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NEWS | Nov. 29, 2023

Flutist hits different note as 2023 National Guard Army Bands Soldier of the Year

By Master Sgt. Arthur Wright D.C. National Guard

Four years ago, Spc. Margaret Suarez was living in Buffalo, New York, where high temps in November can hover in the 30s, and the SUNY at Fredonia senior had her sights on graduation, a new career and something else shiny.
“I’ve been playing the flute since fourth grade, I did concert band, marching band, and knew that I wanted to major in flute performance in college,” Suarez said. “After college my goal was to land a career in music.”
When Suarez relocated to Washington, District of Columbia, it was her then fiancé who called a D.C. National Guard recruiter and inquired about a job post he stumbled upon within the 257th Army Band.
“As a service member, He encouraged me to join — he called the recruiter, and gave me the phone,” Suarez said. “But it’s different from many other military careers. A 42R (musician) is a part of the Civilian Acquired Skill Program (CASP) that allows you to enlist at an advanced grade due to your many years of training in your career field. For musicians, this is assessed through an audition consisting of prepared and quickly prepared musical excerpts that measure your musicianship and sight-reading ability. You have to play what’s there and do your best. It’s also essential to have strong sight reading skills because if missions arise, and you get tasked with new music, you’ll need to be able to play it.”
It's this level of skill that emphasizes why members of the 257th Army Band, “The Band of the Nation’s Capital,” are consistent crowd pleasers when tasked with events.

“I think people have an appreciation for our music, but they may not realize the amount of work and years of experience we have in order to perform at the level we do,” she said.
As a flutist for the Anacostia Winds and 257th Army Band, there’s concert missions throughout the National Capital Region, parades, and public requests to tend to. Suarez believes band members are not only driven by passion, but the responsibility of serving as brand ambassadors.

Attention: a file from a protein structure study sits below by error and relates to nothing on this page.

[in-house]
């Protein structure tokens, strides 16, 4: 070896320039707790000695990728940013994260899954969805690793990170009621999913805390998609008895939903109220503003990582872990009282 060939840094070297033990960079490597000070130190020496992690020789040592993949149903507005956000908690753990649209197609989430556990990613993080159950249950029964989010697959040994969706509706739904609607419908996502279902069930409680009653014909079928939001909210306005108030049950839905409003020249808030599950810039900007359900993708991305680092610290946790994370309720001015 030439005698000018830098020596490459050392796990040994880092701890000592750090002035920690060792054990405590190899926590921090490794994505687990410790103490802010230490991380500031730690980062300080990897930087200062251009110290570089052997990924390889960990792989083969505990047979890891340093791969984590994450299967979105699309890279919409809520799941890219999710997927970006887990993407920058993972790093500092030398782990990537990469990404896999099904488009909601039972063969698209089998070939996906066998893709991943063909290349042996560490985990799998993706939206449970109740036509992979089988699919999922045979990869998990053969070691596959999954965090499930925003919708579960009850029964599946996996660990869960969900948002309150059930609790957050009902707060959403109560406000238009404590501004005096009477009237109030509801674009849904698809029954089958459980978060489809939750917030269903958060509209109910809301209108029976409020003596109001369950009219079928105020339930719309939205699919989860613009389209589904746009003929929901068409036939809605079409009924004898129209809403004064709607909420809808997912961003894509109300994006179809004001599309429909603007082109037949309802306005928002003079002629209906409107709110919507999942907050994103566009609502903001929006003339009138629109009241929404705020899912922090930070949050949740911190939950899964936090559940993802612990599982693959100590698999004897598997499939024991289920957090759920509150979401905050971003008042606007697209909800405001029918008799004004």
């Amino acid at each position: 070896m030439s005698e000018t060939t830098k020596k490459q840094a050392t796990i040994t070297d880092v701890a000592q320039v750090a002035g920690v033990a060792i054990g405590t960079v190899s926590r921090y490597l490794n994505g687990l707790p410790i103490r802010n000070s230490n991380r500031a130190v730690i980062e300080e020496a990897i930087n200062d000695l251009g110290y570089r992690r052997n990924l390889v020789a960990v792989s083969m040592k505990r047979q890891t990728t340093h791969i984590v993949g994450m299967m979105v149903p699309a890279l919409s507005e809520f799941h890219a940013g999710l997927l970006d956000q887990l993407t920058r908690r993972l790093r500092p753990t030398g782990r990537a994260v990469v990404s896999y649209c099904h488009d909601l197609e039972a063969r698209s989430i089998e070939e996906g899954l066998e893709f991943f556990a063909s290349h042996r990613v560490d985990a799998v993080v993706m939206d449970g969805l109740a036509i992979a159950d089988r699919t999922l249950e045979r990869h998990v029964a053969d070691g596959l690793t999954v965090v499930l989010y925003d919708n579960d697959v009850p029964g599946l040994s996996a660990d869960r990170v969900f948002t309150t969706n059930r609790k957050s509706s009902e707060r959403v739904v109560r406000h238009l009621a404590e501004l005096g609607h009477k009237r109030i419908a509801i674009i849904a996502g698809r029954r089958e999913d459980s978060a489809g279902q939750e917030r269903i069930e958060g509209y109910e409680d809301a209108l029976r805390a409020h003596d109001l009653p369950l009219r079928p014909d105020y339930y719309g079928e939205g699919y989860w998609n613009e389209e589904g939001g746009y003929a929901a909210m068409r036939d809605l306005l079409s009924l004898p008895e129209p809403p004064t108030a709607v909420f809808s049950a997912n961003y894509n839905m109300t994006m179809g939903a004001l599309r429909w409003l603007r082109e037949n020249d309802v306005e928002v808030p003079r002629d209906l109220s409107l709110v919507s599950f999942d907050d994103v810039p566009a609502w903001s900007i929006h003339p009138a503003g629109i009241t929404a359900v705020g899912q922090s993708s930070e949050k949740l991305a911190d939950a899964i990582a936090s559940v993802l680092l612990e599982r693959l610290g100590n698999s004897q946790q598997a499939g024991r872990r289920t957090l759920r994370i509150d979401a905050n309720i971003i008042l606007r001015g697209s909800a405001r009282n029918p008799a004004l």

“Yes, we’re definitely ambassadors for the D.C. National Guard,” Suarez said. “We interact a lot with the community and bridge the gap between the military and the public. We like audience members who are engaged, who aren’t afraid to sing and dance. We make the military more approachable.”
In fact, during her tenure, she’s served on active duty for operational support (ADOS) orders as a Recruitment and Retention Battalion recruiting assistant, improved the organization’s social media reach, helped strengthen the brand of the band and greater organization, and increased the number of National Guard recruits.
“I’m committed to my craft, but also my organization,” Suarez said. “Years ago, at the nudging of my fiancé someone gave me an opportunity and I want to do the same. We have a lot of talented people within our ranks, but the future of the armed forces lies within recruiting. New recruits increase our force structure and therefore enhance our ability to defend our nation. We seek individuals that are ready to uphold the honor and responsibility that comes with wearing the uniform.”

Her character, adaptability and ability to multitask resulted in Suarez earning the 2023 National Guard Army Bands Soldier of the Year, Oct. 13. She was recognized for her leadership, presence, intellect, development, and what she’s achieved for herself and the organization.
“The purpose of The Army Bands Soldier/NCO of the Year Competition identifies those Army musicians who best embodied the concept of highly trained, disciplined, holistically fit experts and professionals,” said 1st Sgt. Mark C. Lucero, first sergeant at the U.S. Army School of Music. “Spc. Suarez also competed for the title of Army Bands Soldier of the year.”
The U.S. Army School of Music judges competitors during the period of Sept. 1, 2022 through Aug. 31, 2023. According to the USASOM, the award recognizes top Soldiers from the National Guard, Reserve and active-duty Army bands, who stand out among their peers.
“Spc. Maggie Suarez is an amazingly dedicated and creative Soldier. Her can-do attitude along with her skills from other disciplines blend together to enhance our unit at many levels above her pay grade,” said Sgt. Jacob Kohut, 257th Army Band member. “From her superior musicianship as a flute player to her talent in designing content for our social media page, our unit is much stronger with her in our ranks.”
“I think this speaks for my leadership team,” added Suarez. “They’ve supported me, recognized me and I’ll keep serving and developing.”

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